It’s always nice to do nice things (erm, obviously) but there are some nice things I’ve done which are nicer than others.
Today was a particularly proud day though as I went to MTV’s HQ to talk about my favourite subject – me.
MTV run a series called Talking Heads, where they get people from outside MTV to come in and chat to the staff on their lunch break about what they do, how they do it and how they got to where they are. I was asked to come and participate as “my journey” was cited as inspiring. Like, wow. I’m not humblebragging here, this is a straight up brag. MTV called ME inspiring.
So as I stood on the spot where Nev Schulman had stood to speak two weeks before (srsly, check out Catfish: The TV Show if you haven’t yet, it’s addictive) I felt very very flattered indeed.
Let’s be clear for a minute, I LOVE MTV.
It was my third parent growing up, it really was. And whilst shows like Singled Out, I Want A Famous Face, Making The Video, FANatic and Next were literally dripping with amazingness, it was shows like The Real World that made me realise that people are fascinated by the lives of other people. Other real people.
MTV pioneered reality TV as far as I’m concerned and the blogosphere that we all enjoy now exists because people ARE fascinated by the lives of others. Whether you click on to a blog for car crash comedy (you’re saying what about what whilst wearing WHAT?) or because you genuinely trust and believe the product reviews you read or simply just care about whatever it happens to be that the blogger did that day – it’s all a new fangled form of reality entertainment.
And of course just like with reality TV, some blogs are highly polished and edited to give a certain impression of a life that simply can’t exist – a la The Hills, Laguna Beach etc – whilst others are more rough and real – a la Teen Mom, The Real World, MADE and Newlyweds. (Don’t even THINK about suggesting that a second of Newlyweds was staged or edited, Jessica Simpson simply *is* that amazing.)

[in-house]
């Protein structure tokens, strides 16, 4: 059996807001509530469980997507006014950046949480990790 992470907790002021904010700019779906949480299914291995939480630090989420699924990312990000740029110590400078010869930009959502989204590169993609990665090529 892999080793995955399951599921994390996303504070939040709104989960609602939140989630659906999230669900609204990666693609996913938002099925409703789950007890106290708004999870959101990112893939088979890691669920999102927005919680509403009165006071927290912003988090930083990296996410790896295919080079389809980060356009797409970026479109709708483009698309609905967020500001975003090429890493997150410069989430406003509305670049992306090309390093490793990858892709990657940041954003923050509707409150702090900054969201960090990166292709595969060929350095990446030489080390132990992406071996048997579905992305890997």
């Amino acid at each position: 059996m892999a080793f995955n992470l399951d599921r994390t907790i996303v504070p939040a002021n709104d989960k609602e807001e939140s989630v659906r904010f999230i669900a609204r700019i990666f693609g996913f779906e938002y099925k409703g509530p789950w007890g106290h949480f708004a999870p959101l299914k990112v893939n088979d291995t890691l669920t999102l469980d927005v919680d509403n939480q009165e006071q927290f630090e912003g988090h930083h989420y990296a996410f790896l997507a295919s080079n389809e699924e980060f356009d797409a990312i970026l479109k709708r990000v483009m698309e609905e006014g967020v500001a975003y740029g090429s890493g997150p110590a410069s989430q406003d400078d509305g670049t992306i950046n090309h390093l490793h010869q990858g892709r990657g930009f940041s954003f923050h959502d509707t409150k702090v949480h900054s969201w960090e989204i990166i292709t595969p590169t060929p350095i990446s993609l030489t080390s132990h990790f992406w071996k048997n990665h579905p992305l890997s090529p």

MADE is an important show to reference though, I watched it a lot growing up and I was obsessed with how these (often unhappy) kids turned their lives around so quickly and became good at something they’d never tried with some intense help from coaches and mentors. I don’t want to sound all gushy and sentimental but MADE really did make me see that most things simply are possible, albeit with a tonne of effort and, almost always, a run around a field at 5am.
As those of you who know ‘the story’ of WIWT will remember, it started as a jokey New Year’s Resolution from a hotel room in LA. As 2010 was being rung in, I was with my sister watching a Jersey Shore marathon (it had literally just started being broadcast in the US at the end of 2009) and we stayed in all night just fascinated by J-Woww and Snooki who were in Times Square for the ball drop. If you could go back to 31/12/09 and tell the girl setting up a blog, eating Cheesecake Factory takeout and enjoying an “American MTV night in” (“American MTV” is a big deal in my family) that she’d be at MTV HQ three years later to talk about what a success it had all been, she definitely wouldn’t believe you.
So today it really was an honour to go and speak to the staff about how WIWT grew from a joke blog to the social network it is today.
I would share my presentation, but then you might not ask me to appear at your EXCITING THING to present it. And it’s not the same if I don’t deliver it. But maybe I’ll Vine it someday in, like, 781 episodes.
My basic messages were WORK VERY HARD though, if you’d like any tips.
I’m a proud girl today.
MTV is without doubt my global superbrand of choice, so it genuinely was an honour. Coca Cola and Apple and Nike can all shove off, I want my MTV.
Have a trip down memory lane..